No emotion brings us more personal pain or wastes more of our time than envy. When we envy, we are never free from stress, because envy takes no holidays. Shakespeare called envy the green sickness. Envy magnifies molehills into mountains.
Just how foolish envy truly is becomes clear when we think of it as a row of hooks on which to hang grudges. When we envy others, especially our family members, we blind ourselves to the good we could see in all people. We are ignoring life's flowers to gather bouquets of weeds.
When we envy the accomplishments or possessions of another, we will be better off if we look to our own prized possessions, to those things in ourselves that no one else has in exactly the same way.
What riches do I have within and around me?


You are reading from the book Touchstones.
If there are two hundred people in a room and one of them doesn't like me, I've got to get out. --Marlon Brando
How much acceptance is enough for us? Do we feel one person's criticism undermines the acceptance of 199 others? Do we get so focused on one person's negative response to us that we cannot hear the positive? If we are unable to accept criticism from others, it becomes a sink without a plug, draining away all the positives we naturally have in our life.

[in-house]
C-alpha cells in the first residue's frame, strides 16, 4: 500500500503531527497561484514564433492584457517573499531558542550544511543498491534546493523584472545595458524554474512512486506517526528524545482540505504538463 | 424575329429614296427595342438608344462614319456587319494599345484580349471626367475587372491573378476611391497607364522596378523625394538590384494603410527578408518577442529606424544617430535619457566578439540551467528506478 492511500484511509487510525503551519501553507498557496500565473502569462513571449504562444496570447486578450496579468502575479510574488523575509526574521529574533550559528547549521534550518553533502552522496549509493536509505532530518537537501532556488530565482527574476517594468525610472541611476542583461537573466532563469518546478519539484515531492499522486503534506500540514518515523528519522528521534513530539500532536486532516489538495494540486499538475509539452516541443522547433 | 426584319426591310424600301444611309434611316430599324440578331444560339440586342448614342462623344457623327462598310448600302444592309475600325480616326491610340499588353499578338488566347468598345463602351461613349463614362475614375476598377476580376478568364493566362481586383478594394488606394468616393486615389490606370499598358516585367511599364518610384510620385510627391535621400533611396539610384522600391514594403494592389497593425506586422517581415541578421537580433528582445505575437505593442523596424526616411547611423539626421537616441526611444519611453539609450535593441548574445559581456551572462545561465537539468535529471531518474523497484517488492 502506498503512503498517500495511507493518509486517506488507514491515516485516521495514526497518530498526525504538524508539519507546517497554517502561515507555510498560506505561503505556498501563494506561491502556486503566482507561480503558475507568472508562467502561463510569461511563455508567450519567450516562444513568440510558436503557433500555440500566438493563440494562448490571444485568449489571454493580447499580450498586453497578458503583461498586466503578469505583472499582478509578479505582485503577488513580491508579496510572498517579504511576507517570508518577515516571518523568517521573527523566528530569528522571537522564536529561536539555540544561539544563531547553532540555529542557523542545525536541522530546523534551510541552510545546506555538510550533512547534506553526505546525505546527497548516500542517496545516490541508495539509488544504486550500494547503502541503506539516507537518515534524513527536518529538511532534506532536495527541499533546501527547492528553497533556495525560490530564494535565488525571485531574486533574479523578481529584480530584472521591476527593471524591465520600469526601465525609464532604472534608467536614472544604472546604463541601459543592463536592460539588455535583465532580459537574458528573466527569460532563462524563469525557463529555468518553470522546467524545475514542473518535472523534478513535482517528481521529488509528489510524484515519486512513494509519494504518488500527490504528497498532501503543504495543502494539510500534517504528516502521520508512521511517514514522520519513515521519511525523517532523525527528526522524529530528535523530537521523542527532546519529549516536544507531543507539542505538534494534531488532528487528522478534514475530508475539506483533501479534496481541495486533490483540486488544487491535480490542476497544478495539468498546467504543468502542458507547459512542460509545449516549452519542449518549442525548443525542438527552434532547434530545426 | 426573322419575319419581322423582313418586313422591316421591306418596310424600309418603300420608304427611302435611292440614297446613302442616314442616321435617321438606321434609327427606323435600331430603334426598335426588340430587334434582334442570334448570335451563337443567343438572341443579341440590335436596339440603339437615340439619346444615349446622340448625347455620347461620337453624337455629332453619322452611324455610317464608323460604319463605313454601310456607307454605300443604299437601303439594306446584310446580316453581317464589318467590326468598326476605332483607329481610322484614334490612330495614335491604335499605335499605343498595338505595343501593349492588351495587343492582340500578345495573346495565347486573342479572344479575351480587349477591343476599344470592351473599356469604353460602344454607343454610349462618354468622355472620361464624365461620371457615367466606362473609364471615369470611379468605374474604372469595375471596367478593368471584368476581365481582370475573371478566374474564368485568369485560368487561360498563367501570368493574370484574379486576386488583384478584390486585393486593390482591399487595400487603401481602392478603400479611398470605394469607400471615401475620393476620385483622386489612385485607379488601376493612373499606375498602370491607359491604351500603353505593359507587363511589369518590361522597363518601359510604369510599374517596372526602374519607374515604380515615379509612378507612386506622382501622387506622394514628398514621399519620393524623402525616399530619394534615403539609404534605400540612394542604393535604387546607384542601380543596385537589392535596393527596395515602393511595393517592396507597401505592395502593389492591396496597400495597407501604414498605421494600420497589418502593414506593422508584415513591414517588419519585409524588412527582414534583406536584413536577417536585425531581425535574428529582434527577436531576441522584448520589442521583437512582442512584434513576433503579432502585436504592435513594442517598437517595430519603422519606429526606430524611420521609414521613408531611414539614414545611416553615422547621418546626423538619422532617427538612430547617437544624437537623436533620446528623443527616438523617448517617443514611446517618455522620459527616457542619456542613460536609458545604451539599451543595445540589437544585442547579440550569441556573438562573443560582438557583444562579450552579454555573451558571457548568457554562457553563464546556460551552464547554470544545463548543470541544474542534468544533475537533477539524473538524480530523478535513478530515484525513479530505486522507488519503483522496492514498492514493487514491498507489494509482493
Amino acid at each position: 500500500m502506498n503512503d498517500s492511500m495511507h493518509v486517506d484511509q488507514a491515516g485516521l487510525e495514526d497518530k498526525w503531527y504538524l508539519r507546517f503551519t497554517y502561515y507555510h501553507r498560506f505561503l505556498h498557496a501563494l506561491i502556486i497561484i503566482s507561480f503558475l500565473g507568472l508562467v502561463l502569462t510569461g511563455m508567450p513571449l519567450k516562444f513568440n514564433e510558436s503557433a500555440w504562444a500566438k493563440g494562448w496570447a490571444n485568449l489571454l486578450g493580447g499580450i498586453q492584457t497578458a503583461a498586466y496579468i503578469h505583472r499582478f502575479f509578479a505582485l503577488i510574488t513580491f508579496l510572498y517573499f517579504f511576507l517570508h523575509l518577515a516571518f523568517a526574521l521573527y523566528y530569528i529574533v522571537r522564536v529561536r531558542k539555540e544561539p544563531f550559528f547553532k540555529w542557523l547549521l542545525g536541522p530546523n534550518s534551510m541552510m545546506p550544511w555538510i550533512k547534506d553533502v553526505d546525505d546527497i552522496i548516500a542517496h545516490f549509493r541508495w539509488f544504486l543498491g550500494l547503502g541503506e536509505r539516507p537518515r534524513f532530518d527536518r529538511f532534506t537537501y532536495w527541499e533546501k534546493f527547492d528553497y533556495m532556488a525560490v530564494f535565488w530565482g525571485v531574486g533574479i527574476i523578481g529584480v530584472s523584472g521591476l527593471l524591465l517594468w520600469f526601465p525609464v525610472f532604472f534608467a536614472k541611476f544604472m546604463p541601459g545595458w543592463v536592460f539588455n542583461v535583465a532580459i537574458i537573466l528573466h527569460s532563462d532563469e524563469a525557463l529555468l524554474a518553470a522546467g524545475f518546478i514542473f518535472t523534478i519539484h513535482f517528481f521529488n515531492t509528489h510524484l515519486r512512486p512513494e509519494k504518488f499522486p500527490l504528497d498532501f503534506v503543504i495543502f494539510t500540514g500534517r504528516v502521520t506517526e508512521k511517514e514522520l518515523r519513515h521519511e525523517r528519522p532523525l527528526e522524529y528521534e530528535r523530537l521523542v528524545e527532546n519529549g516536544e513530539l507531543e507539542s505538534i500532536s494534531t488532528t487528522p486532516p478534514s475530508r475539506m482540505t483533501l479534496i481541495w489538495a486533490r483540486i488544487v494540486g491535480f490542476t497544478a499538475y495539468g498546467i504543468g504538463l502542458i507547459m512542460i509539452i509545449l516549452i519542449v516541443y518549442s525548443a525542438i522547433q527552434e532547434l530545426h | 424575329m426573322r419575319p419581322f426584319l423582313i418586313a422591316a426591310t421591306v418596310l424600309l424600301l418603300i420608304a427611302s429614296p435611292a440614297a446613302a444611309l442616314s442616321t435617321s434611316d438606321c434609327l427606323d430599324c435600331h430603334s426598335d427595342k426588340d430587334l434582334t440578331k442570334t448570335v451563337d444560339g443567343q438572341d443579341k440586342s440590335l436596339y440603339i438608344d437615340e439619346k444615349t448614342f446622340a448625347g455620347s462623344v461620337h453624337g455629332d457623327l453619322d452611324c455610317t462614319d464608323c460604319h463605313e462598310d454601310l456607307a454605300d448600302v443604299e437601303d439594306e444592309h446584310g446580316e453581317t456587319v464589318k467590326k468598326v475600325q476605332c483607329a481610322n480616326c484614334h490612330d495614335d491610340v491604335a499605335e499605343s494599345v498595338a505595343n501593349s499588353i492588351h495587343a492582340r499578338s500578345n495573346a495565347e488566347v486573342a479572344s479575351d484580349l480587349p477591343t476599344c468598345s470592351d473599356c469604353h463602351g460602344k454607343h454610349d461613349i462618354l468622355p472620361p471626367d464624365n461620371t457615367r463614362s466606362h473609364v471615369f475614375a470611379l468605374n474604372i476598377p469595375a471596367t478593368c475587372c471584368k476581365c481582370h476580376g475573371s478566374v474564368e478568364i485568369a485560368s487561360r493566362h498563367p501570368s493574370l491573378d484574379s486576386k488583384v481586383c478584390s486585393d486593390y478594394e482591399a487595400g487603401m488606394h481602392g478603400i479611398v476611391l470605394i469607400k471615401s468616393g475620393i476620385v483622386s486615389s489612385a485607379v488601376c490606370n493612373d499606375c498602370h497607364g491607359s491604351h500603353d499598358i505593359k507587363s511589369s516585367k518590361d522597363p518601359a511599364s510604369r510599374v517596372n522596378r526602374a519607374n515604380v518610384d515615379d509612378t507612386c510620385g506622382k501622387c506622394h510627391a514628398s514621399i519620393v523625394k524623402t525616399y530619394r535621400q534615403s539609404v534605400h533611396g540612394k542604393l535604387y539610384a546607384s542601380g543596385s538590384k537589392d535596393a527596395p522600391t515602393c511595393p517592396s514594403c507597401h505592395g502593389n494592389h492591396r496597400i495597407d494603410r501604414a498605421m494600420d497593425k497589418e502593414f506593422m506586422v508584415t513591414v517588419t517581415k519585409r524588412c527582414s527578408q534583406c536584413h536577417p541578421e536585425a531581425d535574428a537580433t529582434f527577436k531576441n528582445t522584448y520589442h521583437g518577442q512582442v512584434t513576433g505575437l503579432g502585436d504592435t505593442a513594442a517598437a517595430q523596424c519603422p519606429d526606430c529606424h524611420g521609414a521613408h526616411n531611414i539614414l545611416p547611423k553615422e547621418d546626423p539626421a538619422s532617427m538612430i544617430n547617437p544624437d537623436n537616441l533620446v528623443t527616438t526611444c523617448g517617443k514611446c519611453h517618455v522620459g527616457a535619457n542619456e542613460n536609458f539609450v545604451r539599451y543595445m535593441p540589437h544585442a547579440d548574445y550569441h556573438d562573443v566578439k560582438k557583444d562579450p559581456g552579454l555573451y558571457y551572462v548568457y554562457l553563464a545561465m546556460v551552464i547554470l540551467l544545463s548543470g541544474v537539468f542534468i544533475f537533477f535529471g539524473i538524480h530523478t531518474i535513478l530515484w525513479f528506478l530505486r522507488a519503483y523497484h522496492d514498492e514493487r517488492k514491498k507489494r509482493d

As we become spiritual men, we're able to detach from negative and critical messages. We must still hear them. We must still listen to their messages because we can learn from them. But we can separate ourselves from the negative message. We can make a mistake. Someone can dislike us. But we do not give up our places as equal, worthwhile men for any reason.
God, I pray for your support when my own strength to stand up for myself falters.


You are reading from the book Each Day a New Beginning.
There is a divine plan of good at work in my life. I will let go and let it unfold. --Ruth P. Freedman
We are never certain of the full importance or the eventual impact of any single event in our lives. But of one thing we can be sure: Each experience offers something valuable to our overall development. We must not discount the experiences that are long gone. They contributed to all we've achieved at the present. And wherever today takes us will influence what tomorrow will bring.